In a recent piece, I highlighted the importance of structural factors in incentivizing China to take over more international responsibilities than before. China’s rise in a globalized context has made it increasingly sensitive to exogenous influences and shocks. During the 2014-15 Ebola outbreak in West Africa, for example, the risk of the virus infiltrating China to evolve into a major outbreak was relatively low. However, China’s significant economic and political ties to Africa prompted it to support a swifter and more decisive approach to the outbreak. Interestingly, Harry Verhoeven of Georgetown University made the similar observation that China’s deepening material interests in Africa was forcing it to abandon the traditional principle of non-interference in practice. As China’s influence spreads throughout the world, so does a willingness to play by its own rules in the area of global governance. As Rolland Nadege noted in a recent report, China’s Belt and Road Initiative, which represents the country’s alternative vision of global governance, is driven by the need to “alleviate terrorist threats, secure energy resources, strengthen its regional influence, and counter the U.S. presence in Asia.”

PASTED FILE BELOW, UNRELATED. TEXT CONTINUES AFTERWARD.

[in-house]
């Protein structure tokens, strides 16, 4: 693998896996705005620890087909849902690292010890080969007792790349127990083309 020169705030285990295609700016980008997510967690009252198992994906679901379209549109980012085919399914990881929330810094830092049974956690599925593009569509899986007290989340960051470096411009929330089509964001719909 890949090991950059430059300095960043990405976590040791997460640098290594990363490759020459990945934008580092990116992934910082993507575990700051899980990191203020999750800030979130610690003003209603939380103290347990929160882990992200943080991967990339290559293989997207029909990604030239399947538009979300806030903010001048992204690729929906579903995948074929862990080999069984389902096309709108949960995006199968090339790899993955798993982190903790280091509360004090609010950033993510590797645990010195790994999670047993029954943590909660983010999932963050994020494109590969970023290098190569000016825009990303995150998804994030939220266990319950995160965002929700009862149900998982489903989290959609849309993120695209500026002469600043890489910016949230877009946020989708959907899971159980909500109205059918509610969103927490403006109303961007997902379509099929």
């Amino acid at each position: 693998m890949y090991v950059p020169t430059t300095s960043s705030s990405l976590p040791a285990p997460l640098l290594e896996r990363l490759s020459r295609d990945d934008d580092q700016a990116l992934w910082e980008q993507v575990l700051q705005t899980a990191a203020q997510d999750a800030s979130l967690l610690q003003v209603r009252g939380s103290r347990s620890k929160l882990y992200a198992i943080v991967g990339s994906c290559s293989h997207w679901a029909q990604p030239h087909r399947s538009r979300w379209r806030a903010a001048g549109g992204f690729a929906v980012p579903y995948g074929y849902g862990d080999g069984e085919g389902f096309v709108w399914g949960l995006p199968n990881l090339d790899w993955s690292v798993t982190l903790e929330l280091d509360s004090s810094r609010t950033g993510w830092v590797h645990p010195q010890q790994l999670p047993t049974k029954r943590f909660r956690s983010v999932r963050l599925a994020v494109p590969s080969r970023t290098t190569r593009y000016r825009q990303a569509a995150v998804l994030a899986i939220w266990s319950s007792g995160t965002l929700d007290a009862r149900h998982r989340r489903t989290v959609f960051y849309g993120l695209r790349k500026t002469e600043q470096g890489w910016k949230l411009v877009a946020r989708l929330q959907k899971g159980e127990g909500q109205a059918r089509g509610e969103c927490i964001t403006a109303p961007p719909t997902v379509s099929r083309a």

But shifting power balance is not the only reason promoting Beijing to engage in global governance. Strategic context matters. It is clear that China joined U.N agencies and other international institutions because Nixon and Mao abandoned the dangerous game of chicken in the 1970s. The end of the Cold War and China’s integration into the world economy generated the context that led to a serious soul searching for China’s “identity” in the international system. During the 1990s, China developed a new sense of accountability and commitment in its interactions with the outside world.This new identity was also accompanied by new thinking about the meaning of security and international cooperation. The new security concept, which purported to “rise above one-sided security and seek common security through mutually beneficial cooperation,” allows the inclusion of a wide range of nontraditional and nonmilitary issues – from international terrorism to infectious disease -- for international governance cooperation. In the meantime, as part of its search for an effective approach to allay the fear of the rapidly rising Chinese power, Beijing increasingly turned to multilateralism in its foreign policy.